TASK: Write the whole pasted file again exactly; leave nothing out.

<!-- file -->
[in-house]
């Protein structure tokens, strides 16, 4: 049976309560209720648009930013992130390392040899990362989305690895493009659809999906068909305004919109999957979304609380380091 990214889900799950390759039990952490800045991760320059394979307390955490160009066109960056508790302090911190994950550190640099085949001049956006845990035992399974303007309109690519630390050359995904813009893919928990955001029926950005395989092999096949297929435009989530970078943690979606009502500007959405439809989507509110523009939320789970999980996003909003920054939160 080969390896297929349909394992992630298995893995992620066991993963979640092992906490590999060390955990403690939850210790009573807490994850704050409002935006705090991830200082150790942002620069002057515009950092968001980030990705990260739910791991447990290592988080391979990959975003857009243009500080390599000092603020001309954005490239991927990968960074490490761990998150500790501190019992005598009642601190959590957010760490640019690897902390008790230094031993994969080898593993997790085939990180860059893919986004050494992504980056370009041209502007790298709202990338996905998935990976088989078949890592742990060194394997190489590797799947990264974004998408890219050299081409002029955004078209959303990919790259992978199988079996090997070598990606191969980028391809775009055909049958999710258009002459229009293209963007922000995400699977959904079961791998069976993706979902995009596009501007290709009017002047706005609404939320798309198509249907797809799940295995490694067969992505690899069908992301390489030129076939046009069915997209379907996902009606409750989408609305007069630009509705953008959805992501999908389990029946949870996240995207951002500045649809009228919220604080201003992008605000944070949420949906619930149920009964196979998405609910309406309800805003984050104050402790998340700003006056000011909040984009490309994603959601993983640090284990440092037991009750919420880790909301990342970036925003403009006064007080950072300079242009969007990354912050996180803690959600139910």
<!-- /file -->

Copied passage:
[in-house]
């Protein structure tokens, strides 16, 4: 049976309560209720648009930013992130390392040899990362989305690895493009659809999906068909305004919109999957979304609380380091 990214889900799950390759039990952490800045991760320059394979307390955490160009066109960056508790302090911190994950550190640099085949001049956006845990035992399974303007309109690519630390050359995904813009893919928990955001029926950005395989092999096949297929435009989530970078943690979606009502500007959405439809989507509110523009939320789970999980996003909003920054939160 080969390896297929349909394992992630298995893995992620066991993963979640092992906490590999060390955990403690939850210790009573807490994850704050409002935006705090991830200082150790942002620069002057515009950092968001980030990705990260739910791991447990290592988080391979990959975003857009243009500080390599000092603020001309954005490239991927990968960074490490761990998150500790501190019992005598009642601190959590957010760490640019690897902390008790230094031993994969080898593993997790085939990180860059893919986004050494992504980056370009041209502007790298709202990338996905998935990976088989078949890592742990060194394997190489590797799947990264974004998408890219050299081409002029955004078209959303990919790259992978199988079996090997070598990606191969980028391809775009055909049958999710258009002459229009293209963007922000995400699977959904079961791998069976993706979902995009596009501007290709009017002047706005609404939320798309198509249907797809799940295995490694067969992505690899069908992301390489030129076939046009069915997209379907996902009606409750989408609305007069630009509705953008959805992501999908389990029946949870996240995207951002500045649809009228919220604080201003992008605000944070949420949906619930149920009964196979998405609910309406309800805003984050104050402790998340700003006056000011909040984009490309994603959601993983640090284990440092037991009750919420880790909301990342970036925003403009006064007080950072300079242009969007990354912050996180803690959600139910």